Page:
McClellan and Pope. Much indignation has of late been visited upon Pope, by both the Yankee and Confederate press, whiPope, by both the Yankee and Confederate press, while, in general, they both seem to spare McClellan. We do not see that there is anything to choose between them. The Yankees abuse Pope because be was unsuccessful So was McClellan. We abuse Pope because he instigated his troops to plunder and dePope because he instigated his troops to plunder and destroy the country through which he passed. If McClellan did not do the same thing. at least he took no pains to prevent ite country between the Potomac and the Rapidan. We laugh at Pope for his lying bulletin. and the Yankees are enraged with hYet he did not tell more or greater has than McClellan. If Pope claimed a victory at Cedar Run and Manassas, let it be reco there entitle him to be considered, at least, the equal of Pope in the art of bragging. The difference between the two men we take to be this: Pope is an open. unblushing, bare-faced scoundrel, who is proud of being such, and openly boasts o
Berkeley County (West Virginia, United States) (search for this): article 3
his headquarters were in his ended; that he had never seen anything but the backs of his enemies, and that he left his rear to take care of itself. But surely McClellan's Paradies upon the bulletins of Napoleon after the little skirmishes at Rich Mountain, his address to his troops at Washington, in which he said that hereafter there was to be no retrograde movement; his threat to "press Johnston to the wall;" his declaration. while he was cowering under the protection of his gunboats at Berkeley, that he was determined to take Richmond still; his grant of permission to his troops to record their own shame by ing on their colors the names of the battles in which they had fled like sheep before the Confederates--surely, we say, all there entitle him to be considered, at least, the equal of Pope in the art of bragging. The difference between the two men we take to be this: Pope is an open. unblushing, bare-faced scoundrel, who is proud of being such, and openly boasts of it. Mc
Old Point (North Carolina, United States) (search for this): article 3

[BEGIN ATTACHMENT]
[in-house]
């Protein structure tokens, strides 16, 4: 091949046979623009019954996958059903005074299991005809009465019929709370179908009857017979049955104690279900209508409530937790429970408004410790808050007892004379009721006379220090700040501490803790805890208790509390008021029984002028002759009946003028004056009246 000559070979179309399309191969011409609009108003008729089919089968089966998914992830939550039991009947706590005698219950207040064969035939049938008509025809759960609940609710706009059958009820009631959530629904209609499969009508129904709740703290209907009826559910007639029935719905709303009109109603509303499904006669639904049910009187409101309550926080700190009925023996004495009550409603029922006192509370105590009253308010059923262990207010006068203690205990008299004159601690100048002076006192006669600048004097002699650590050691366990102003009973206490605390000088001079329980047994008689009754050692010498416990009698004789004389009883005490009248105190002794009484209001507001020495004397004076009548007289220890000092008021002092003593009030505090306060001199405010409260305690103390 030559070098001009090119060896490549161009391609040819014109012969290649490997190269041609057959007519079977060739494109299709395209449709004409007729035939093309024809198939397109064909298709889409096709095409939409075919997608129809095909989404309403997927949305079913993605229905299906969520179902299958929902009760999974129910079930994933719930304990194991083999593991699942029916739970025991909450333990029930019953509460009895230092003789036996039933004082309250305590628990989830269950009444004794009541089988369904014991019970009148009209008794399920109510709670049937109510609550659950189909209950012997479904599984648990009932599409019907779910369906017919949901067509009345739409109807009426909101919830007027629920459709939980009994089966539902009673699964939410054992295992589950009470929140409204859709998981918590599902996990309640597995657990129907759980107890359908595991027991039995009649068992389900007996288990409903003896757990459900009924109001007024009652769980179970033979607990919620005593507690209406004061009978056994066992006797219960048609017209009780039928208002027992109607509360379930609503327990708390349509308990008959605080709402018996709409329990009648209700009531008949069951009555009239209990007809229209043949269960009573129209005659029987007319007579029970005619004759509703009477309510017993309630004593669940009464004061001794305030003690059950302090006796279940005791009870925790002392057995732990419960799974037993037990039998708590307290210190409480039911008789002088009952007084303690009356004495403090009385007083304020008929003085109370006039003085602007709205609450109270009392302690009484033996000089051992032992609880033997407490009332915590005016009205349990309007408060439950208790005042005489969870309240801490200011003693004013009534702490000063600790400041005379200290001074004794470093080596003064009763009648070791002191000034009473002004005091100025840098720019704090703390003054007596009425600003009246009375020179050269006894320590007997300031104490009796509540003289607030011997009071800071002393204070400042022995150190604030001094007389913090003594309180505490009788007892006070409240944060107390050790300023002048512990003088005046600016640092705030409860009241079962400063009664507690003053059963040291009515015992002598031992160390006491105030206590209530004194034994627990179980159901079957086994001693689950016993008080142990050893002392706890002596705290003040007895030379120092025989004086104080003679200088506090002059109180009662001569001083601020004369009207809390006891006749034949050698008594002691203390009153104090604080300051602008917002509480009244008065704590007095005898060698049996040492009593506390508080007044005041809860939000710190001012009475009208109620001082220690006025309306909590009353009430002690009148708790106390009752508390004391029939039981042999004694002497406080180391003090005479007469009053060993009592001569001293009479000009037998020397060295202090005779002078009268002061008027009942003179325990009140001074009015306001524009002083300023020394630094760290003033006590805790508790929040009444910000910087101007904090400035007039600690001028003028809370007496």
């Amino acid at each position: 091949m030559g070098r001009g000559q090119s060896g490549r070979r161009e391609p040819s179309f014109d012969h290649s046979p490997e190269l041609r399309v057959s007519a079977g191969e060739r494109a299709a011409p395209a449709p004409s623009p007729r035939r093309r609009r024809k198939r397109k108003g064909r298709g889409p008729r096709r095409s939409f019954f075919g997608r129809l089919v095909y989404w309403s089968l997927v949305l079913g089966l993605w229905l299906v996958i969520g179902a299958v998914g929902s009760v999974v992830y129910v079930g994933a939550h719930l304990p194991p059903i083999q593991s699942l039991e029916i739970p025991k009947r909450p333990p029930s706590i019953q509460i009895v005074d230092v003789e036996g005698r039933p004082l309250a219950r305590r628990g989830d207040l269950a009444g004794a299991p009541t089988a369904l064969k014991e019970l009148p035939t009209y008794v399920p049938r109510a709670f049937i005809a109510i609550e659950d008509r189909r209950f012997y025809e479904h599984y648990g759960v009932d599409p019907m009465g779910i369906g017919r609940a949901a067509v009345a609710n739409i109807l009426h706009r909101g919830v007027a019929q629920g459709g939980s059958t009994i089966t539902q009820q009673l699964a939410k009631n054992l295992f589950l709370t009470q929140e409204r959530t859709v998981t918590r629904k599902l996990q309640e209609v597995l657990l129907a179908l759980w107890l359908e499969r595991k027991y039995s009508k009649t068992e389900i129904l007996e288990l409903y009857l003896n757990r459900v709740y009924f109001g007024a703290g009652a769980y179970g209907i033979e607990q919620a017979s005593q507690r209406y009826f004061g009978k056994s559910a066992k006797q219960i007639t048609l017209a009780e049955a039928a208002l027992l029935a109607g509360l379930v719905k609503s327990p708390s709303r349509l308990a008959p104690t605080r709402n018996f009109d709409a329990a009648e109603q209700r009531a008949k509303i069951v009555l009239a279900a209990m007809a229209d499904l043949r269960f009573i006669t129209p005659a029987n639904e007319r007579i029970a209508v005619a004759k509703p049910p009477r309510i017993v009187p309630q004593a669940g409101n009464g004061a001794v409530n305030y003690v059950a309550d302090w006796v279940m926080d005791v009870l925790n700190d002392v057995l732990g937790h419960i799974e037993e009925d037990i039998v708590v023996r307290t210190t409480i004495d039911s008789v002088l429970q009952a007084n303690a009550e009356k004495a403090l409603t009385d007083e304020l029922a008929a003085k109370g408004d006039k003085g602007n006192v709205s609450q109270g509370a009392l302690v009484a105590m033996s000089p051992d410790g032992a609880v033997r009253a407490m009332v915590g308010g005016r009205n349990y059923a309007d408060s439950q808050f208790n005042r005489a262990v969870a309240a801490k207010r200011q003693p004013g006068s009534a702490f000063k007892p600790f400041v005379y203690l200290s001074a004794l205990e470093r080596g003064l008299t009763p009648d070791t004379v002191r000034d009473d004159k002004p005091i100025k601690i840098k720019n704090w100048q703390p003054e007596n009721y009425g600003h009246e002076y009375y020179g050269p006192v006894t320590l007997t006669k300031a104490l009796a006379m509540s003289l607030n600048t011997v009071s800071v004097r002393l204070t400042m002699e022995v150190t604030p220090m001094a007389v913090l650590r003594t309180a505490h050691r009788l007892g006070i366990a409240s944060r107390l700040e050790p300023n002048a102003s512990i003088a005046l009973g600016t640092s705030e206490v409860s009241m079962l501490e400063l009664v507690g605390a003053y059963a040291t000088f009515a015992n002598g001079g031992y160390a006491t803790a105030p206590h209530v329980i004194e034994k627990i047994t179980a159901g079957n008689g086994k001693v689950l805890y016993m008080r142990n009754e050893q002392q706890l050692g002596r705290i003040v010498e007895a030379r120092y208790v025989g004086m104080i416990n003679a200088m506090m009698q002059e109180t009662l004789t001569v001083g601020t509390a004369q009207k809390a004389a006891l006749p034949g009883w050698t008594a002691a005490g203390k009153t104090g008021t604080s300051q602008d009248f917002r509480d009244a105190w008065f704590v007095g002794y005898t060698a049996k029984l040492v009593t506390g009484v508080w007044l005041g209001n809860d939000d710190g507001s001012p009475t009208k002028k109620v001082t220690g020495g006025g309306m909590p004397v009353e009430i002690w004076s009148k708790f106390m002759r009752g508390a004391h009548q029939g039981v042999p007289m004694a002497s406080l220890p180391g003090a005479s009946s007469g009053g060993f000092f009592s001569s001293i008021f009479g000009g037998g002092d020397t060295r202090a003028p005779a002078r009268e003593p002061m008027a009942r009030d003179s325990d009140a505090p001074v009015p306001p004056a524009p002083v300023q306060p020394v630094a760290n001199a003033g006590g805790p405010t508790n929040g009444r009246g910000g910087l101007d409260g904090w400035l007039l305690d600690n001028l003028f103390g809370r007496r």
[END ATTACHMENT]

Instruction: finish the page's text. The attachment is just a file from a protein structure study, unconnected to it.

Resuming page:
ation has of late been visited upon Pope, by both the Yankee and Confederate press, while, in general, they both seem to spare McClellan. We do not see that there is anything to choose between them. The Yankees abuse Pope because be was unsuccessful So was McClellan. We abuse Pope because he instigated his troops to plunder and destroy the country through which he passed. If McClellan did not do the same thing. at least he took no pains to prevent it. The country be tween Richmond and Old Point is as they roughly desolated as the country between the Potomac and the Rapidan. We laugh at Pope for his lying bulletin. and the Yankees are enraged with him on the same account. Yet he did not tell more or greater has than McClellan. If Pope claimed a victory at Cedar Run and Manassas, let it be recollected that McClellan claimed a victory in every one of the battles in which he was ignominiously defeated in front of Richmond His "strategic movement and his "change of base," by whic
Rich Mountain (West Virginia, United States) (search for this): article 3
ted in front of Richmond His "strategic movement and his "change of base," by which he designated his headlong flight from Mechanicville to Berkeley, have become the laughing stock of the world Pope was undoubtedly a great braggart. He boasted that his headquarters were in his ended; that he had never seen anything but the backs of his enemies, and that he left his rear to take care of itself. But surely McClellan's Paradies upon the bulletins of Napoleon after the little skirmishes at Rich Mountain, his address to his troops at Washington, in which he said that hereafter there was to be no retrograde movement; his threat to "press Johnston to the wall;" his declaration. while he was cowering under the protection of his gunboats at Berkeley, that he was determined to take Richmond still; his grant of permission to his troops to record their own shame by ing on their colors the names of the battles in which they had fled like sheep before the Confederates--surely, we say, all there